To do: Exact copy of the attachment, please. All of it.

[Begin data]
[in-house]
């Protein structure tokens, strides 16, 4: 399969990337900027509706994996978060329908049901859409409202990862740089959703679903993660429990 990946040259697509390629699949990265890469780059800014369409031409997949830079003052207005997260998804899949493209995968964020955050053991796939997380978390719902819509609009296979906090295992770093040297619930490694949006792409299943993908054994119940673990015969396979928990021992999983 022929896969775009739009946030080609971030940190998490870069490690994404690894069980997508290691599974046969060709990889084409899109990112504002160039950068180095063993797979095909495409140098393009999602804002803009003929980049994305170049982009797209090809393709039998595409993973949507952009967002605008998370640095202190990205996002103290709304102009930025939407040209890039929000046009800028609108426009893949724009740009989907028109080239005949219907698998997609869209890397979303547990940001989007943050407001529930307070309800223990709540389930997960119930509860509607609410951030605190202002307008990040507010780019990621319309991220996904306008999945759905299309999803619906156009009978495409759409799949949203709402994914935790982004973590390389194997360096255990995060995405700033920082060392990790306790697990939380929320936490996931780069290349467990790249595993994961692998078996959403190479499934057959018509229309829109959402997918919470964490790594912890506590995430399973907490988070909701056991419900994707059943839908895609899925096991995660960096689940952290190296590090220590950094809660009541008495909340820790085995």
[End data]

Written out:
[in-house]
């Protein structure tokens, strides 16, 4: 399969990337900027509706994996978060329908049901859409409202990862740089959703679903993660429990 990946040259697509390629699949990265890469780059800014369409031409997949830079003052207005997260998804899949493209995968964020955050053991796939997380978390719902819509609009296979906090295992770093040297619930490694949006792409299943993908054994119940673990015969396979928990021992999983 022929896969775009739009946030080609971030940190998490870069490690994404690894069980997508290691599974046969060709990889084409899109990112504002160039950068180095063993797979095909495409140098393009999602804002803009003929980049994305170049982009797209090809393709039998595409993973949507952009967002605008998370640095202190990205996002103290709304102009930025939407040209890039929000046009800028609108426009893949724009740009989907028109080239005949219907698998997609869209890397979303547990940001989007943050407001529930307070309800223990709540389930997960119930509860509607609410951030605190202002307008990040507010780019990621319309991220996904306008999945759905299309999803619906156009009978495409759409799949949203709402994914935790982004973590390389194997360096255990995060995405700033920082060392990790306790697990939380929320936490996931780069290349467990790249595993994961692998078996959403190479499934057959018509229309829109959402997918919470964490790594912890506590995430399973907490988070909701056991419900994707059943839908895609899925096991995660960096689940952290190296590090220590950094809660009541008495909340820790085995």